Social Security isn’t broke and won’t go bankrupt. That said, a serious financial deficit looms for Social Security in the early 2030s.
If history is any guide, however, odds are that nothing will be done to shore up Social Security’s finances until then. That’s hardly reassuring news for people now in their mid-40s to early-50s who hope to start claiming then.
The kick-the-can-down-the-road view is the inevitable conclusion from a talk I recently heard by Nobel laureate and MIT economist Peter Diamond at the Retirement Research Consortium meeting in Washington, D.C. And the current political turmoil in the nation’s capital — including uncertainties over prospects for lifting the debt ceiling and funding the government after Labor Day — only reinforces Diamond’s judgment.
No imminent Social Security deadline, no imminent fix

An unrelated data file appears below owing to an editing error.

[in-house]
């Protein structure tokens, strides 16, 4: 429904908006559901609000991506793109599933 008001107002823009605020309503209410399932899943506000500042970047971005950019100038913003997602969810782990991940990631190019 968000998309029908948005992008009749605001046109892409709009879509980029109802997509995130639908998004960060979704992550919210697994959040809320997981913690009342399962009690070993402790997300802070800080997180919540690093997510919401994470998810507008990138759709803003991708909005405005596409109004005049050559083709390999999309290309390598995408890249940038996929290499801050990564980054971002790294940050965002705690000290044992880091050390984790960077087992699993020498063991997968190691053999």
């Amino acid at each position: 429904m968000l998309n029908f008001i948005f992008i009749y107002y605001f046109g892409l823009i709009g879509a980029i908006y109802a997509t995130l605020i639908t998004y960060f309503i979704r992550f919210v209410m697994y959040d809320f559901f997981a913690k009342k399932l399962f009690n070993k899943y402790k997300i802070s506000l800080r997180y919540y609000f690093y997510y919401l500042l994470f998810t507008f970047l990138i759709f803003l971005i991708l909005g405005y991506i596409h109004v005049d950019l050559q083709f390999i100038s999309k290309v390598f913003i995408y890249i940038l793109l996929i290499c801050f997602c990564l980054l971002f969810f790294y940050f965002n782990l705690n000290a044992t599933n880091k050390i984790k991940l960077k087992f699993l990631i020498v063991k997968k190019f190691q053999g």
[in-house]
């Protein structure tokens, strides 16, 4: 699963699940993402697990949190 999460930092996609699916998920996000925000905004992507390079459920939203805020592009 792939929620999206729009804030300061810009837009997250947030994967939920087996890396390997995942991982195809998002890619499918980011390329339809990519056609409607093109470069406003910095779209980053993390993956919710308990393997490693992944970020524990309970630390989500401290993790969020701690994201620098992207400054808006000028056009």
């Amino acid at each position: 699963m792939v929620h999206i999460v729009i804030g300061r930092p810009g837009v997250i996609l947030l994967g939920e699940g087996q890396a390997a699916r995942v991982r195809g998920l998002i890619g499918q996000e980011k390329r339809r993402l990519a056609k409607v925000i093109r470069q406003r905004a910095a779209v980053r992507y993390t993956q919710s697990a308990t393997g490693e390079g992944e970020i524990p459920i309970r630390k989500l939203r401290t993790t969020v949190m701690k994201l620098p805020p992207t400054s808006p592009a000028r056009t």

The divide between conservatives and liberals over how to balance Social Security’s books is simply too wide to bridge without the pressure of an imminent deadline.
“Is the last-minute inevitable?” Diamond rhetorically asked his audience. “I fear the answer is: ‘Yes.’”
I find the lack of legislative action on bolstering Social Security’s finances a national disgrace. Yet, after listening to Diamond, perhaps delay isn’t the worst outcome.
I still prefer erasing the financing gap sooner rather than later. But more time lets supporters of Social Security convince voters that reducing benefits is the wrong approach — especially the conservatives’ proposal to raise the Full Retirement Age from 67 to 70. This takeaway is reinforced by Diamond’s analysis of the 1982-‘83 Greenspan Commission, the last successful effort to shore up Social Security.